- Associated Press - Saturday, December 5, 2015

NORWALK, Conn. (AP) - When a Fund for Teachers grant brought Wolfpit School Special Education teacher Melissa Giandurco to Hawaii, she knew she would return to the classroom with enhanced knowledge to benefit her students-but she had never imagined how she and her family would also be touched by the ‘Aloha Spirit.’

During the 2014-2015 school year, the Fund for Teachers grant opportunity was presented in Norwalk and Giandurco, submitted a research grant proposal that stated in part:

“My goal is to explore Hawaii to see how a culture can honor traditional beliefs while also enriching its youth by embracing the advancements of our global society. I will research how ongoing cultural study can increase student success and involvement. I want to answer three key questions: How can I increase motivation in children from middle or low socio-economic status to love learning while increasing their vocabulary and comprehension through storytelling skills? How can I increase empathy, interpersonal, and self-awareness skills through cooperative learning exercises for special education and ELL students? How can cultural study projects become enriching experiences for the whole educational population?”

Giandurco and her family were delighted to learn that the grant was awarded.

“My dad has always been my biggest support and he encouraged me to apply for the grant,” Giandurco said.

Giandurco’s father, Joseph Giandurco, who is a medically-retired Marine who served in Vietnam, has kidney disease related to his service.

“During my journey to becoming a better teacher, my father was undergoing a journey that was much harder he was seeking a kidney donation, since no one in our family was a proper match,”?Giandurco wrote in a blog post. “In April my dad, mom and I decided to visit Walter Reed in hopes of an eventual kidney transplant. While going through their process, my dad managed to tell every doctor about Fund for Teachers and the grant I earned to study in Hawaii for my students. One doctor was so impressed that he told my father he should go with me and see my work in action. That sparked my dad’s desire to pay his way to Ohau, too.”

While undergoing his peritoneal dialysis in Hawaii, Joseph visited various tourist sites, including Pearl Harbor.

“He met several veterans at Pearl Harbor, and when one Marine veteran who worked as a guard there saw my dad’s Marine hat he saluted him and said, ‘Semper Fi,’” Giandurco said. “Then the guard told him that Hawaii and the Aloha Spirit has a way of “healing a person’s worries.”

The Giandurco’s didn’t realize how prophetic that would be for the former Marine.

“It was foreshadowing,” Giandurco said. “When he was officially listed with Walter Reed (Hospital), they called two days later to tell them that a kidney had become available. My mom called me at the school and said that Walter Reed called to say that a kidney was available and that we had to drive down there that day. We drove to Maryland for more than nine hours in the pouring rain to get there. The incredible takeaway was that the kidney was coming from Hawaii from a deceased military serviceman.”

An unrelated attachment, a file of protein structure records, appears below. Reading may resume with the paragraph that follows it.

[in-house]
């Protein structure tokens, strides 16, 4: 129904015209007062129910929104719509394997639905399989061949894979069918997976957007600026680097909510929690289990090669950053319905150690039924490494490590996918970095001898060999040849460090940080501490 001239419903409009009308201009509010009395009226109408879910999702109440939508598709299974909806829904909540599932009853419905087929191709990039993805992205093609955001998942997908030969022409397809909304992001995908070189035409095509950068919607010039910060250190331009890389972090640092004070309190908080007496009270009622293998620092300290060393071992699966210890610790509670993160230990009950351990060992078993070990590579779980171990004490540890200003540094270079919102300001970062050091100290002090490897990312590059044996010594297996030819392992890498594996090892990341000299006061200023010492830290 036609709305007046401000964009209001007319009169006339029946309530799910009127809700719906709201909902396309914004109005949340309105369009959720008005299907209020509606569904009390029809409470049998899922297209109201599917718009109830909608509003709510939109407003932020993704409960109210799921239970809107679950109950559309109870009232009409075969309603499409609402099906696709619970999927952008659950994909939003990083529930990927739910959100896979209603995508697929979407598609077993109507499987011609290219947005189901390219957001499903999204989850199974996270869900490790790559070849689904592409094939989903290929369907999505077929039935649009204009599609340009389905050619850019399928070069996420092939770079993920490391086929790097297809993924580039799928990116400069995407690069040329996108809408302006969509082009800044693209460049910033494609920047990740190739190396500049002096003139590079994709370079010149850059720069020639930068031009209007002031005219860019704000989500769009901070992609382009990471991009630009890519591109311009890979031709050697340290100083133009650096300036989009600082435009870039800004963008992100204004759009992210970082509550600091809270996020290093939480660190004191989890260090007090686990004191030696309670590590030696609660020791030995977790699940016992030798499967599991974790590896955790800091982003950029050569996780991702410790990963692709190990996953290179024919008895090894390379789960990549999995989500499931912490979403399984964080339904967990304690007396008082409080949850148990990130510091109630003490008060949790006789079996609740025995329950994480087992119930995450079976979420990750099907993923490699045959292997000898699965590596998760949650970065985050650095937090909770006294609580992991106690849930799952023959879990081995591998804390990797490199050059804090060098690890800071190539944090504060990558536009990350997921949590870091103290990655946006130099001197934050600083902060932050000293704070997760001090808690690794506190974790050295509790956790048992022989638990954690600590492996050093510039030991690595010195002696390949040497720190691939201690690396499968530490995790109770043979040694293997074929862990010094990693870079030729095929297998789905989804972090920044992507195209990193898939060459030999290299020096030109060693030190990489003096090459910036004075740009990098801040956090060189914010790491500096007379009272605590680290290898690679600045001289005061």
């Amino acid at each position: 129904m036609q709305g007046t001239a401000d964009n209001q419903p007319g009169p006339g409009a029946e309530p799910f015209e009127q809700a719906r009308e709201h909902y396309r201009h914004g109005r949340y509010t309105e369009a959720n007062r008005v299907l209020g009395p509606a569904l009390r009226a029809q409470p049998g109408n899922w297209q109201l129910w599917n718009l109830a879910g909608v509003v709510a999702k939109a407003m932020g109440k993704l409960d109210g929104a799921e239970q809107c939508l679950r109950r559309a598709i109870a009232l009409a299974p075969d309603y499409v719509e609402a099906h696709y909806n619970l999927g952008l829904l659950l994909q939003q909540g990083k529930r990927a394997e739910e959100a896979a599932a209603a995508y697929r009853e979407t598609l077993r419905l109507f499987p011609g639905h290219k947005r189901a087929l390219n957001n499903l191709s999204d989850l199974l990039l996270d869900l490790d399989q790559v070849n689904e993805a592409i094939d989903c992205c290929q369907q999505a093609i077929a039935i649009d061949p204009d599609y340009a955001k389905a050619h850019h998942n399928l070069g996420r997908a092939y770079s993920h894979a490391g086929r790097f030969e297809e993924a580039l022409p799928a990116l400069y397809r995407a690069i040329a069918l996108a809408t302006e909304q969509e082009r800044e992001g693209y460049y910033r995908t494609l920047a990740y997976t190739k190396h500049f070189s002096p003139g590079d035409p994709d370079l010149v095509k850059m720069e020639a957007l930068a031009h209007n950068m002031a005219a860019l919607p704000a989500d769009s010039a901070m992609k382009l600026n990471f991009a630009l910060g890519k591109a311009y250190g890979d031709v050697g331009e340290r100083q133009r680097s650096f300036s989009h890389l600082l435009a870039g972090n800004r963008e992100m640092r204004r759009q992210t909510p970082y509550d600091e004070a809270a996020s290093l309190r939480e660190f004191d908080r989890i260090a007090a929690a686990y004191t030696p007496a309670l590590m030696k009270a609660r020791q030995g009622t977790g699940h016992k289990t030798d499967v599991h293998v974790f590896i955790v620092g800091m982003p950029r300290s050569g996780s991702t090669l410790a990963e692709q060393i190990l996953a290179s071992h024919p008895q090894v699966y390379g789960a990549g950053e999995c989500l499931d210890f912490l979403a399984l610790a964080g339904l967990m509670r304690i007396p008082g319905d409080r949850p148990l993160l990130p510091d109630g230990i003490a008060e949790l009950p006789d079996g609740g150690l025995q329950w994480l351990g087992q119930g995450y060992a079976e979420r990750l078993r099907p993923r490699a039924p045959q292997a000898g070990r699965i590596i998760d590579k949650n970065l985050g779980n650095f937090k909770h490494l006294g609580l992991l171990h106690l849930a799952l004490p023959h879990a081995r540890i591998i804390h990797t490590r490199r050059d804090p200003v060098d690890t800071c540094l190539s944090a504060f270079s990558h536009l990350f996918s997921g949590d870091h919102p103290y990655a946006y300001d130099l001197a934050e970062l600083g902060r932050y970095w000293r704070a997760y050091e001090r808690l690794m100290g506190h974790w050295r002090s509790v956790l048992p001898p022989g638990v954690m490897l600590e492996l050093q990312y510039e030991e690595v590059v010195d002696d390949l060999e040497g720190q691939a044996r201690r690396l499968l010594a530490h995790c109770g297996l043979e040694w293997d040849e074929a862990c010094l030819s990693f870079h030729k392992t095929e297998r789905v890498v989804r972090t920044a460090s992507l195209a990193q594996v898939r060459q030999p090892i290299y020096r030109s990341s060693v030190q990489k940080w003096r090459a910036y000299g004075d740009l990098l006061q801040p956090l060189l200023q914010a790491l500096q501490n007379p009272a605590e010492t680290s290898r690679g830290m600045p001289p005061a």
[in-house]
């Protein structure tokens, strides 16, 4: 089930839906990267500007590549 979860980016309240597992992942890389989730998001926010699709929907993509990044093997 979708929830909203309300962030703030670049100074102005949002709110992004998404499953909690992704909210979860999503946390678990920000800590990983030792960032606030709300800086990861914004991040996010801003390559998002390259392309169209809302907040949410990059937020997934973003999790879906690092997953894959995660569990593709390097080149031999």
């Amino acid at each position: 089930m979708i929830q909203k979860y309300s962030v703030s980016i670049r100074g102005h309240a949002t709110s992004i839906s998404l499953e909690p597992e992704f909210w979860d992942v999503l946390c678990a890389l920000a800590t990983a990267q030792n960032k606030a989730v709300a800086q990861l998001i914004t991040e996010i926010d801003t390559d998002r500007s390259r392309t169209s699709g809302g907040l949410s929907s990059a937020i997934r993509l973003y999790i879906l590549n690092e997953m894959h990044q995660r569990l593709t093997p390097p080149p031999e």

Joseph Giandurco’s new kidney traveled more than 14 hours from Hawaii to Maryland by military escort. Surgery happened exactly 24 hours after the family left Connecticut.

“In Hawaii, they are true believers in the Aloha Spirit of giving-what I have, you should have,” Giarndurco said. “The fact that it (the kidney donation) came from someone in the military and from Hawaii, really exemplifies the Aloha Spirit.”

On Oct. 10 the transplant took place and the transplant team encourages patients to give their new organ a name, Giandurco said.

“In the spirit of Hawaii, my dad named his “Mahalo,” which means “thank you,”’?Giandurco said. “Now, every doctor helping my father recover in Maryland knows about his extra special gift filled with the Aloha Spirit and about my professional development grant from Fund for Teachers that changed all of our lives.”

In her blog post Giandurco wrote:

“I created a wonderful learning experience for myself; but I’m here to say that Fund for Teachers doesn’t just touch students and teachers. It touches so many more people. In my case, Fund for Teachers impacted teachers whom I met in Hawaii, as well as my family and, since April, Fund for Teachers has impacted a special population of doctors at Walter Reed Medical Hospital in Bethesda, Maryland.”

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Information from: The Hour, http://www.thehour.com

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